Earlier this week, Apple opened applications for test versions of the Apple Vision Pro headset. For the company, this means that the gadget will leave the thick walls of its “native” laboratories and fall into the hands of third-party developers.

But Apple is known for its thirst for secrecy and has developed a series of rules and prohibitions that should limit information leaks and prevent cases like the test iPhone 4 that was accidentally (or not) forgotten in a bar.

Currently, the company is forced to provide developers with test samples, as it once did with the Apple Watch, Apple TV and new Macs with their own processors, so that the corresponding software for it could be launched together with the release of the product. We will remind that this should happen at the beginning of 2024.

According to Mark Gurman, the developers to whom Apple will issue test samples will be able to transfer information about your own measurements determined by the special Measure and Fit application for iPhone. At the same time, it was previously noted that in the future, buyers will be offered to visit the store to more accurately determine the necessary sizes of device accessories.

Mr. Gurman also added that in case of need for glasses, the developers will receive the corresponding lenses directly from Zeiss.

And after the developers receive mixed reality headsets, they will have to follow clear rules from Apple so that the gadgets do not fall into the wrong hands.

Before the start of sales, test samples of Apple Vision Pro are unlikely to be “forgotten in the bar”

Thus, the test gadget will need to be used and stored in  closed rooms without windows, glass walls, doors, ceilings, etc. Use is permitted only by authorized personnel and the person in charge must be able to see how it is being used. In addition, you need to make sure that everyone else, including “family, friends, roommates or household employees”, do not have the opportunity to test or even see the gadget.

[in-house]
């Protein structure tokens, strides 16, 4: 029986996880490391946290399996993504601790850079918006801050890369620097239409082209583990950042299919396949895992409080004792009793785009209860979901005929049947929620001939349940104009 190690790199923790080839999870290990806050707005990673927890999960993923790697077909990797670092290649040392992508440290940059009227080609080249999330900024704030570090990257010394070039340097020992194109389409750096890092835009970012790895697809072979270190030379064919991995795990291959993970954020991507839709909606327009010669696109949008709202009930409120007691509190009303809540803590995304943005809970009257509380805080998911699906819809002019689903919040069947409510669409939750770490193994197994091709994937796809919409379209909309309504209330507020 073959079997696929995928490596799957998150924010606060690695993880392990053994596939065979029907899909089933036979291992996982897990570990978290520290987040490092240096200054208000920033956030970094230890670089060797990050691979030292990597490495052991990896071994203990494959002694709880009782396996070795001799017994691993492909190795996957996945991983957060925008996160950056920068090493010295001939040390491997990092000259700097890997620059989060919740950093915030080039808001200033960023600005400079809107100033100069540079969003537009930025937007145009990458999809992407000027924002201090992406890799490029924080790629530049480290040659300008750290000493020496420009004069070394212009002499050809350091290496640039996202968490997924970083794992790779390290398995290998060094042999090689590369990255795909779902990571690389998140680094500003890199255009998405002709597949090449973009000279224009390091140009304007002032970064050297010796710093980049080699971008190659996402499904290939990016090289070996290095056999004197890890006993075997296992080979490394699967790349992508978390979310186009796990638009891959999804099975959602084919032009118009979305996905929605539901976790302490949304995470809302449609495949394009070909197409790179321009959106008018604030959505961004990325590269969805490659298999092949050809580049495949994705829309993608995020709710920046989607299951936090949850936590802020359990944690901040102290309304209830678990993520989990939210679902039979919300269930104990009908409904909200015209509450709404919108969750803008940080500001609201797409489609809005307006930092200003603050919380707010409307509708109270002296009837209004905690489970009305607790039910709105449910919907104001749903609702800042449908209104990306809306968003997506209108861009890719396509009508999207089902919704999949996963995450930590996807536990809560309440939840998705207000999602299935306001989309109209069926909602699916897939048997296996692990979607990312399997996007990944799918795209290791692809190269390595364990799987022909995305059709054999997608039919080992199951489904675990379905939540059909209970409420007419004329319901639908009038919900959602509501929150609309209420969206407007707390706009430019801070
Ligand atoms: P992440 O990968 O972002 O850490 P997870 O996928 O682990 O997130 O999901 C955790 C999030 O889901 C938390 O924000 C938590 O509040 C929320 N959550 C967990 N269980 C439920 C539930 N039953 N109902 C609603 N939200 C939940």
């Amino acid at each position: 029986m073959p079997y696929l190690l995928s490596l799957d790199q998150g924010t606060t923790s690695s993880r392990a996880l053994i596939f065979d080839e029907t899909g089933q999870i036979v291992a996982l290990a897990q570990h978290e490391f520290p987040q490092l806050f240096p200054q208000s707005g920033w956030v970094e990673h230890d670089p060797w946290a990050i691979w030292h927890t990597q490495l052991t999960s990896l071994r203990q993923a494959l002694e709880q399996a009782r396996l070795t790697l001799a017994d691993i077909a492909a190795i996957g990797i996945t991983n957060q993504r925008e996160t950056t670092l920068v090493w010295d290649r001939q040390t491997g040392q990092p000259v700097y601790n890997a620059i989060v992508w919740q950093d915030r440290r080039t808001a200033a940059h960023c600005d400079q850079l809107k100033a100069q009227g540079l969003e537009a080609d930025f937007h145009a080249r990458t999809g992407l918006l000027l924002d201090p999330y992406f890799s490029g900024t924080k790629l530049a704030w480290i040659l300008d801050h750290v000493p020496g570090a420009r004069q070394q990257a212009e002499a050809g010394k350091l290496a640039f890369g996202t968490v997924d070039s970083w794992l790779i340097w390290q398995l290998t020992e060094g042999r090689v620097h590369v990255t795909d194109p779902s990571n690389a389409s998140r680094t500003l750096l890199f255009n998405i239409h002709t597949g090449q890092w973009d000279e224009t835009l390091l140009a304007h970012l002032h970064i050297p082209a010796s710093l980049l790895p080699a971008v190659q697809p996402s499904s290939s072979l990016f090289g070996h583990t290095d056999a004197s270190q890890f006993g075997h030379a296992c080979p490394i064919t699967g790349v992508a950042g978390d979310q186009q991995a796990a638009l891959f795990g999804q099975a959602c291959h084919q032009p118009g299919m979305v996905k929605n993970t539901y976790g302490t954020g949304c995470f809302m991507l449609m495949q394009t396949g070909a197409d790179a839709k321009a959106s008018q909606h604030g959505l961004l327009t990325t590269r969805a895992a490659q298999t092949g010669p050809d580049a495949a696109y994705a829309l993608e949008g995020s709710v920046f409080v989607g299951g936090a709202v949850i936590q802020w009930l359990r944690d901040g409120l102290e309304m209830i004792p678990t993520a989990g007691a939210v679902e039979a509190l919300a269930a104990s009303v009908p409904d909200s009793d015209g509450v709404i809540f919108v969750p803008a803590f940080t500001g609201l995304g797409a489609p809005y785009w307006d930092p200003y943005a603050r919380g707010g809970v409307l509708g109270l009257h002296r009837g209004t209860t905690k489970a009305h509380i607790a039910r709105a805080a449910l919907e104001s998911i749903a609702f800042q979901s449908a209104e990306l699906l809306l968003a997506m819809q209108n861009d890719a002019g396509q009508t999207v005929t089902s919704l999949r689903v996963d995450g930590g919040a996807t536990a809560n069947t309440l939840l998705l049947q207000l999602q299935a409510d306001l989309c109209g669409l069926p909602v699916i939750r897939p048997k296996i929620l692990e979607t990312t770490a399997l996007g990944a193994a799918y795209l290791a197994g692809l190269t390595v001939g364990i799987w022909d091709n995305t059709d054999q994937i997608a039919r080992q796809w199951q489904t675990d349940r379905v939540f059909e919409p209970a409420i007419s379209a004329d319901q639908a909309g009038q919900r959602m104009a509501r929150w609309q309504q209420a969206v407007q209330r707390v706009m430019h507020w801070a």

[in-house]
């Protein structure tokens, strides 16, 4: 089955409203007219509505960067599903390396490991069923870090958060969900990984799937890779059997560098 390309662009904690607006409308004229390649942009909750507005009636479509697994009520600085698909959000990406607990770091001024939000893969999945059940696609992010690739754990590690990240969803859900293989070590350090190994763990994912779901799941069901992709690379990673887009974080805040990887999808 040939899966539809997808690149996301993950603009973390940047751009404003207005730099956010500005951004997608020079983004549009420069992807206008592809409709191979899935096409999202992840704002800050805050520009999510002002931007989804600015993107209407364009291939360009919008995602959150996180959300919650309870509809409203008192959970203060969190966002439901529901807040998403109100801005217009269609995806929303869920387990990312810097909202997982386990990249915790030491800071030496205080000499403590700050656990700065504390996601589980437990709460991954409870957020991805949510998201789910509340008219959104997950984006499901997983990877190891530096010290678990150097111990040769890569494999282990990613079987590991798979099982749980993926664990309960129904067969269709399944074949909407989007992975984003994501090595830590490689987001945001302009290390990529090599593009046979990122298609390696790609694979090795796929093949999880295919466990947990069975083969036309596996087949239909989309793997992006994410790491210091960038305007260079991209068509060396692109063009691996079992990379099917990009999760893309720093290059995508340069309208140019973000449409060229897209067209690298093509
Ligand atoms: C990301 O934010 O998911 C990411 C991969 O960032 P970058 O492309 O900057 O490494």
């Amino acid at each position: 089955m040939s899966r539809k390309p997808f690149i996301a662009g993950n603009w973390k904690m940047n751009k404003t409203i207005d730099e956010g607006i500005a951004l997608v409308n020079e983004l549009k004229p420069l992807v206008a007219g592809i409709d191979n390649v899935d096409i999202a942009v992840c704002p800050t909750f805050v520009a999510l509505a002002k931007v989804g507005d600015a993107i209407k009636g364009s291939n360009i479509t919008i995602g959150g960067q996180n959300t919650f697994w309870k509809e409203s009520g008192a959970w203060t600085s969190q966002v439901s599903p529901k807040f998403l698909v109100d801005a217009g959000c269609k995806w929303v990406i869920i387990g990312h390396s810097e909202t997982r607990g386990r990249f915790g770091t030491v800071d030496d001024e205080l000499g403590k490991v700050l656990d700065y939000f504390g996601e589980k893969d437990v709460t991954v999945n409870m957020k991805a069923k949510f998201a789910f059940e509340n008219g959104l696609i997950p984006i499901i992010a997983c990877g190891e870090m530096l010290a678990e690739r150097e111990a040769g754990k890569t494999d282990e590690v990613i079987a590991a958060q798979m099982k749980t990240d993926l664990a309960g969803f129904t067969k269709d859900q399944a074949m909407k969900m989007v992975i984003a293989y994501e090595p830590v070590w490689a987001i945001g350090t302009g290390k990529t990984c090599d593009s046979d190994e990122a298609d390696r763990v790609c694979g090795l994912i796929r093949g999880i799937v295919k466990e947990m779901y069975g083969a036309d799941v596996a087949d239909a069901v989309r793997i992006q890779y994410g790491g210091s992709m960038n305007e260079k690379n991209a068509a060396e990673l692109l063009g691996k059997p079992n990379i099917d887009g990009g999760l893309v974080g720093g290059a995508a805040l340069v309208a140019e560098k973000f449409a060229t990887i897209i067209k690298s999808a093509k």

Of course, the headset must be password-locked, turned off when not in use, and stored in an appropriate Pelican case and in a closed space (“clocked room or closet, a safe or locked drawer”).

“The DK may not be moved from or taken away from its ship-to address by You or Your Authorized Developers without Apple’s prior written consent. If You will be away from Your workspace for more than 10 days, consult with Your Apple point of contact about how to keep the DK safe while You are away. You agree to restrict access to the DK to You and Your Authorized Developers, and to take all reasonable precautions to safeguard the DK from loss or theft,” the terms of use state.

MacRumors publication adds, that Apple will even use AirTag in case a test Vision Pro is lost or stolen:

Information on Apple’s developer website also mentions a workflow for unpairing an AirTag when returning a kit, which suggests Apple is using its item trackers to keep tabs on the headsets. An AirTag could perhaps be included in the storage case to allow it to be tracked down in the event of a theft.

Currently, there is no information regarding the terms of confirmation of applications for Vision Pro tests or the number of such devices that the company will provide to third-party developers. It would also be interesting to know what liability and consequences the person responsible for the loss of the test sample may face.